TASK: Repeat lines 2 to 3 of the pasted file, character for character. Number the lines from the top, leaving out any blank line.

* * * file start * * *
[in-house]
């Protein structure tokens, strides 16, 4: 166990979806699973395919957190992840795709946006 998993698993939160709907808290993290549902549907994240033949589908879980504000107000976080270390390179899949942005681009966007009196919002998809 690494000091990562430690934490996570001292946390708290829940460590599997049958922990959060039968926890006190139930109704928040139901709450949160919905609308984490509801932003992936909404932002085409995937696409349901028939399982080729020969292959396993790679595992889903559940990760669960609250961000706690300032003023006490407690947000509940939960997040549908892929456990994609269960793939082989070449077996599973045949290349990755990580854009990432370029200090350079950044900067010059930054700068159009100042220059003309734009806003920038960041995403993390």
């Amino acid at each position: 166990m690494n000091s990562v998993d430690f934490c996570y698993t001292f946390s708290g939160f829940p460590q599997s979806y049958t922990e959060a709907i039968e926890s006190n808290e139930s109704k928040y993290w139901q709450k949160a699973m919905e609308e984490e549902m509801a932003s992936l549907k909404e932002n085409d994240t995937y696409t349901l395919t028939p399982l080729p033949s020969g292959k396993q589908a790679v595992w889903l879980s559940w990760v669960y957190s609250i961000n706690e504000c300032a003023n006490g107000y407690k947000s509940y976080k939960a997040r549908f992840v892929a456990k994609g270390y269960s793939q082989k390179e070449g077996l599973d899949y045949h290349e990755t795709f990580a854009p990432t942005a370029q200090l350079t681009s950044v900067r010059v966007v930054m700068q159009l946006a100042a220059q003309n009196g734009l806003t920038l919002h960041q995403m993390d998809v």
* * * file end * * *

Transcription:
């Protein structure tokens, strides 16, 4: 166990979806699973395919957190992840795709946006 998993698993939160709907808290993290549902549907994240033949589908879980504000107000976080270390390179899949942005681009966007009196919002998809 690494000091990562430690934490996570001292946390708290829940460590599997049958922990959060039968926890006190139930109704928040139901709450949160919905609308984490509801932003992936909404932002085409995937696409349901028939399982080729020969292959396993790679595992889903559940990760669960609250961000706690300032003023006490407690947000509940939960997040549908892929456990994609269960793939082989070449077996599973045949290349990755990580854009990432370029200090350079950044900067010059930054700068159009100042220059003309734009806003920038960041995403993390």
């Amino acid at each position: 166990m690494n000091s990562v998993d430690f934490c996570y698993t001292f946390s708290g939160f829940p460590q599997s979806y049958t922990e959060a709907i039968e926890s006190n808290e139930s109704k928040y993290w139901q709450k949160a699973m919905e609308e984490e549902m509801a932003s992936l549907k909404e932002n085409d994240t995937y696409t349901l395919t028939p399982l080729p033949s020969g292959k396993q589908a790679v595992w889903l879980s559940w990760v669960y957190s609250i961000n706690e504000c300032a003023n006490g107000y407690k947000s509940y976080k939960a997040r549908f992840v892929a456990k994609g270390y269960s793939q082989k390179e070449g077996l599973d899949y045949h290349e990755t795709f990580a854009p990432t942005a370029q200090l350079t681009s950044v900067r010059v966007v930054m700068q159009l946006a100042a220059q003309n009196g734009l806003t920038l919002h960041q995403m993390d998809v």